The world at large, and the men who think they run it, do not get it yet, but it is going to be a woman’s world, as it should have been to begin with. Hollywood producers got their much needed reminder when they saw that movies aimed at women, their mothers and daughters, like “Princess” or “Cinderella” outgrossed at the box office (where it counts!) multi-million dollar productions of gadget-and-violence-and-visual-effects movies aimed at an audience of men, their fathers and sons.
True, there are not enough female state leaders, and female CEOs are still being paid less than their male colleagues. But one (wide angled and long) look at the TV series on offer can tell you that the women are taking over. And don’t tell me that they have always been there – as beautiful and sexy (and properly dressed and undressed) damsels in distress. For some time now they have been there in their own right, and more than ready and able to fend for their own rights. They are – black, white or any other hue – independent, daring, strong-willed and anything but in distress. The message is rather clear: Whatever mess there is, and wherever they are (and more often than not the mess was created by some male), they are more than ready and able to get themselves (and the men they choose) out of it.
This is true not only in series centered on women – like “Scandal,” “The Good Wife,” “How to Get Away with Murder” – but even in what was considered for a long time, mistakenly, a male domain, the crime and police procedural.
Mistakenly, because the TV crime procedural, which originated in literature, has been a female domain almost since its beginnings. The creators were female – Agatha Christie, Dorothy L. Sayers, Patricia Highsmith, Ruth Rendell, and some of their sleuths are as well: Kinsey Millhone and V.I. Warshawski (created by Sue Grafton and Sara Paretsky, respectively).
But enough showing off, let’s get to the business at hand, and that is extolling the virtues (and there must be some virtue in watching a TV series, n’est pas?) of “Rizzoli & Isles,” the police procedural which just ended its fifth season on the cable channel TNT in the U.S., and is in its midst on HOT Zone in Israel. A sixth season of 18 episodes has been commissioned, due in September in the U.S.
Like many TV series, “Rizzoli & Isles” has its origins in a book series, this one by Tess Gerritsen, dealing with crime and police business in Boston. The main eponymous characters of the TV series were introduced only in the second book of the series: the dark-haired, fortyish Italian-American detective Jane Rizzoli, and her Irish-American partner in crime-hunting, the fair-haired, elegant medical examiner Dr. Maura Isles. Oddly enough, unlike their male colleagues, neither of the actresses who impersonate them is listed as executive producer of the series, although it would not exist without them.
As is to be expected of a sleuthing pair, the two are opposites who attract each other, and viewers of both sexes and genders (the average ratings of the series is about five million viewers, dropping to under four million toward the end of the season). Both women have their share of male suitors, stalkers and vengeful serial killers with an ax to grind (literally).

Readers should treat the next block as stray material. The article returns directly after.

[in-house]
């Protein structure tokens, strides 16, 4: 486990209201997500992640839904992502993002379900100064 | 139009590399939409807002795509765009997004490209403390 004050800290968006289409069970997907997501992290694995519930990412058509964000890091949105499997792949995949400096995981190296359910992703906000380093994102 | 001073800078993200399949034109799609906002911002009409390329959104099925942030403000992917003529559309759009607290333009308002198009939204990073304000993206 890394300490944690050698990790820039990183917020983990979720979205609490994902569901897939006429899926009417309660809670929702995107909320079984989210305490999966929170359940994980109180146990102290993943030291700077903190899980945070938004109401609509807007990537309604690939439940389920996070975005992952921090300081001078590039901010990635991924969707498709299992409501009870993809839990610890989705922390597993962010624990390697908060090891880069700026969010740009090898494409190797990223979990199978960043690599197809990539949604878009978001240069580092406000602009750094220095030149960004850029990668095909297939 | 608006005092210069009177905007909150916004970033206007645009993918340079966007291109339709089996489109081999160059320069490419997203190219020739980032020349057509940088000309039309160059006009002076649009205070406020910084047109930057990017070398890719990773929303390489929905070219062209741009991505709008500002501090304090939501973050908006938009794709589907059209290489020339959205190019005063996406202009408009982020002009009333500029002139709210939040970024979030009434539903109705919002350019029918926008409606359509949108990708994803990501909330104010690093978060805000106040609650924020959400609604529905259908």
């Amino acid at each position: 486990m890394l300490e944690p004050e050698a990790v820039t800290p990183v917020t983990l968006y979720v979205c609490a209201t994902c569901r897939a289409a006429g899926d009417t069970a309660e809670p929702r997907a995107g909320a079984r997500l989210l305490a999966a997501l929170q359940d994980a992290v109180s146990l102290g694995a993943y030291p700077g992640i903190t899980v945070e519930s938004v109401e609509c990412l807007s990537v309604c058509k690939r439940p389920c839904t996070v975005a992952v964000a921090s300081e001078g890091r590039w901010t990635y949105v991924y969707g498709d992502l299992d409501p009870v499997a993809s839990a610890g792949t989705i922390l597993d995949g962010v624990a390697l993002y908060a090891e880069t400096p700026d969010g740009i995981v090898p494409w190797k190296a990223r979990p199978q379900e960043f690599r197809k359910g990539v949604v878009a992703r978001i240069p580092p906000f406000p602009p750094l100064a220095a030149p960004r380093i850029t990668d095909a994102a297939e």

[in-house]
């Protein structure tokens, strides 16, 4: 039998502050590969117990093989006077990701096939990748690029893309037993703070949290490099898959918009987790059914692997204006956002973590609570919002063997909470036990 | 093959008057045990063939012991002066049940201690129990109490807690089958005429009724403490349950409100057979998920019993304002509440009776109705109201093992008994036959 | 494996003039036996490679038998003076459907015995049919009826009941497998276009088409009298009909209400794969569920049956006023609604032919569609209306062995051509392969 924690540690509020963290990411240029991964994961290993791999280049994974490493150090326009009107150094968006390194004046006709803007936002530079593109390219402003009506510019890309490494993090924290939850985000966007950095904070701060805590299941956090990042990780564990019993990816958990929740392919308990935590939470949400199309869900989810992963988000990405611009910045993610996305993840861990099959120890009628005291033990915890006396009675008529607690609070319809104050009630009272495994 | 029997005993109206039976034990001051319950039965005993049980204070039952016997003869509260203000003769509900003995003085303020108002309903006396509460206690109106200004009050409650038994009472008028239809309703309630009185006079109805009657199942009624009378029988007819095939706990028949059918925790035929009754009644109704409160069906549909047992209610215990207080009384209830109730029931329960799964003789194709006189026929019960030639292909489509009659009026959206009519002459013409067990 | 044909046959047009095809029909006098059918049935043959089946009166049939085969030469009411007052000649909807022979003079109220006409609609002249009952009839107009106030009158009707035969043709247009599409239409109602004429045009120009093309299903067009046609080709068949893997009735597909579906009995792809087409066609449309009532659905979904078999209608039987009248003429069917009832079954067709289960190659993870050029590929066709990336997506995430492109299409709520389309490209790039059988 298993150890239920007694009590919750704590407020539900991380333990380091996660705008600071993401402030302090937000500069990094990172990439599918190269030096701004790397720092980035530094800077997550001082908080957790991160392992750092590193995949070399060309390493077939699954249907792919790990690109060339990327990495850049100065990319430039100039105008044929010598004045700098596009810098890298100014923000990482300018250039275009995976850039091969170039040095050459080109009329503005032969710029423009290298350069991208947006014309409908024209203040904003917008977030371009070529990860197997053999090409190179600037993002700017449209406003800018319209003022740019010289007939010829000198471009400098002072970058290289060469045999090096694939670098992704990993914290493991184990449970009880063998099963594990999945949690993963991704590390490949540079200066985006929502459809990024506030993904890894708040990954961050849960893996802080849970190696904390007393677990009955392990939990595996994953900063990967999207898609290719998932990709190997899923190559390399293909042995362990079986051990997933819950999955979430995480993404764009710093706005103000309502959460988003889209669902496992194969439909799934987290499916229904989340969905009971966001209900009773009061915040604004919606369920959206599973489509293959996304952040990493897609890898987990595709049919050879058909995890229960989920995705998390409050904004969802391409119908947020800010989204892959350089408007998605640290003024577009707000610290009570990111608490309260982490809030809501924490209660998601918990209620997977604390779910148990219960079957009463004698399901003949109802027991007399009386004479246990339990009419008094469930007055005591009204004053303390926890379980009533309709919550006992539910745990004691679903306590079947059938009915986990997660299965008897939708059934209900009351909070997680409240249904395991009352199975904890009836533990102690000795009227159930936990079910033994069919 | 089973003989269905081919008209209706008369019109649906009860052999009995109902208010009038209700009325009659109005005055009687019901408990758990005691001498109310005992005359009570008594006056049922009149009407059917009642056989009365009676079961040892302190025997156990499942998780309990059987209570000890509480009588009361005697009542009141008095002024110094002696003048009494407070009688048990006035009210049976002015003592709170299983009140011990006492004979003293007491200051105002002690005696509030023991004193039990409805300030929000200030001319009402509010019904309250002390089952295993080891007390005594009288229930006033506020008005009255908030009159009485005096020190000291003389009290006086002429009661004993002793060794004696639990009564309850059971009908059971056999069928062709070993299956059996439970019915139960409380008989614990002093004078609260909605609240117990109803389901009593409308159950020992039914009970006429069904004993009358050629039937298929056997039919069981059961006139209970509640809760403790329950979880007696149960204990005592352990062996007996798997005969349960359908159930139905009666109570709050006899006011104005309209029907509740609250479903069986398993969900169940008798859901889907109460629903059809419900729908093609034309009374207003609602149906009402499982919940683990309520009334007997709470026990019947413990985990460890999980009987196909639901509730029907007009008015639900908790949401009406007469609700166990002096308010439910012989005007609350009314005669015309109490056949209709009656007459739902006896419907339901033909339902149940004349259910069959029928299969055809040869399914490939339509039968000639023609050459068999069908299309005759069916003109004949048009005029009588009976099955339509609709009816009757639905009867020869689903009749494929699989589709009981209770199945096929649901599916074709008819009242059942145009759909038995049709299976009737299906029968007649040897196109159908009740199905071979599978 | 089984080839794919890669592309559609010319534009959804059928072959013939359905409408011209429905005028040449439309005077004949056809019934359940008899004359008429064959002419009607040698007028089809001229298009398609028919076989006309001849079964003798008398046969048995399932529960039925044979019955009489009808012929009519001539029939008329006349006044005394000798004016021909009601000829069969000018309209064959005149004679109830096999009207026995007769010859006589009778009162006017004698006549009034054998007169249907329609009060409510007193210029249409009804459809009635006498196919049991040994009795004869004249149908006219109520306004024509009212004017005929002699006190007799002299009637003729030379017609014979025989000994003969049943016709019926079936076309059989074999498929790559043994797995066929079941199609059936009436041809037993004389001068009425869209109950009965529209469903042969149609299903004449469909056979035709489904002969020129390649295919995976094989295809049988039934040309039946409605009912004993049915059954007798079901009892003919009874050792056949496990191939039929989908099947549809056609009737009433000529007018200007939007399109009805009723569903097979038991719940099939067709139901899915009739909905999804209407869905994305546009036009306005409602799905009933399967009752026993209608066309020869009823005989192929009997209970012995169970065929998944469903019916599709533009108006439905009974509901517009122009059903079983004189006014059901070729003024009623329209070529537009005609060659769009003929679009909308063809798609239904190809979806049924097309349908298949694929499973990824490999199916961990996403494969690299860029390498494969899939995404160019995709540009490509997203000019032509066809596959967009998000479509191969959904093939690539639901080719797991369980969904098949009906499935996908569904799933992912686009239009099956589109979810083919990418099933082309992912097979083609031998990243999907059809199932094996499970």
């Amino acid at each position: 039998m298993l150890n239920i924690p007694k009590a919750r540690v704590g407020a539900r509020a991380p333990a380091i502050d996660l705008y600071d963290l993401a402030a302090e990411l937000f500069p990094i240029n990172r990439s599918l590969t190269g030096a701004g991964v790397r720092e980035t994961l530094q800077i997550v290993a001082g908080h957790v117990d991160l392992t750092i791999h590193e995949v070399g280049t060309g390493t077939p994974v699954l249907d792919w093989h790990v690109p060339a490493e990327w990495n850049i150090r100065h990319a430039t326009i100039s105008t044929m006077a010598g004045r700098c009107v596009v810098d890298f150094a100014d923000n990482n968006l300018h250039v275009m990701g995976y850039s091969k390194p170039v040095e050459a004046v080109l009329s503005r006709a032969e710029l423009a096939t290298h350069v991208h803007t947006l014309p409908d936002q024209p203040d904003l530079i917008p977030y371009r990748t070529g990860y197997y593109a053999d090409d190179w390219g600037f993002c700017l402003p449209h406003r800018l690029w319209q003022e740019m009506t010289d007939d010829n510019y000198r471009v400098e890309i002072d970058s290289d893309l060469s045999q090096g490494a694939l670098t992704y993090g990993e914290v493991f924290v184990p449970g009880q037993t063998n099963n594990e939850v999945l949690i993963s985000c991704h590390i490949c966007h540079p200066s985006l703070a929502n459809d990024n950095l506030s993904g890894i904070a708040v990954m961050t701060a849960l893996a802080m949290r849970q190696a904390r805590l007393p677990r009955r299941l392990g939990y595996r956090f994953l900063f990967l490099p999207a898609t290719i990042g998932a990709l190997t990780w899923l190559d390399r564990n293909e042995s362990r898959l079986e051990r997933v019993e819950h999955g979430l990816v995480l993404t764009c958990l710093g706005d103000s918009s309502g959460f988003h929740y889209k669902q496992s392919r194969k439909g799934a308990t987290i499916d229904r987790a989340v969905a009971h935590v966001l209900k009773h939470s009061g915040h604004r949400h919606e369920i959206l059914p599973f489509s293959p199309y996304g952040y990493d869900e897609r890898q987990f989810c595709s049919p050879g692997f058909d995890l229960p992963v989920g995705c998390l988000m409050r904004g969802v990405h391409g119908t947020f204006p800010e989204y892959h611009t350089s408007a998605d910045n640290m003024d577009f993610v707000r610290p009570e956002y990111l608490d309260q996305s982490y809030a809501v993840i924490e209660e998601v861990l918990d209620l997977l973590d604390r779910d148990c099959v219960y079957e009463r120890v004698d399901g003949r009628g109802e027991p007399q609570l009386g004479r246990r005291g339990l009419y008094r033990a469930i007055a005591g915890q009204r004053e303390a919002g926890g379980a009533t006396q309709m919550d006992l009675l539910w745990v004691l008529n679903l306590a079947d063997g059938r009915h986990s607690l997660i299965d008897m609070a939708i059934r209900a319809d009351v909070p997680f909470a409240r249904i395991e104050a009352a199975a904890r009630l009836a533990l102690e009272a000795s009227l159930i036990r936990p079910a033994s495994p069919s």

Rizzoli – played by Angie Harmon – is the impulsive, tomboyish part of the duo, who brings some male qualities to the partnership. She prefers to act rather than talk, and sees being female as something of an encumberance. She is at her best in jeans and sneakers, or in a pants suit. Every scene in which she wears a dress and heels (and she has looks to kill, if you’ll pardon the expression) turns into slapstick. And she comes with a family: an overprotective mother (Lorraine Bracco) and a brother who is a cop, and later a detective, in the same unit.
Maura (Sasha Alexander), on the other hand, does not have a “proper” family; she was adopted as a baby, and it turns out that her real father was an Irish criminal. She is all intellect, intelligence and facts (she can spout them, whether they are relevant or not, and some are riveting). But at least outwardly she is all woman, just as Rizzoli is sort of all man, in personalty terms. She is always dressed to kill (pardon the deadly expression again), even when she shows up at a crime scene or a dissecting table.
The point – and part of the charm – of the series is the fact that both women are supposedly very awkward when they have to deal with emotions, particularly their own. And since they are unfathomable women, their relationships, both personal and professional, are infinitely more varied, unpredictable and intriguing, and unfold on constantly shifting emotional grounds.
Around them are many other “arcs” and storylines. There is a crime to be solved within an episode, with both women’s lives on the line; there are the other detectives, like the reliable fatherly-brotherly Vince Korsak; Jane’s younger brother Frankie; and Barry Frost (a character who had to be killed off in a road accident following the suicide of actor Lee Thompson Young, who played him). And there are killers who were put behind bars by Rizzoli, get out and seek revenge or plot against her from within, and males who try to woo the very attractive young women. Ah, and corpses male and female that Maura enjoys being around while talking about their earthly remains as she holds parts of it in her hands to prove a point.
But don’t get me wrong; it’s not that gruesome. It is a sort of feel-good series about young women running their lives as they see fit and always being there for each other. By the end of the fifth season, we’ve seen Jane pregnant (a spoiler for her as well) but I won’t tell you what went on, for fear of a spoiler for you.
So, on to season six for Jane and Maura. And whatever happens, they will always have Paris; in other words – each other.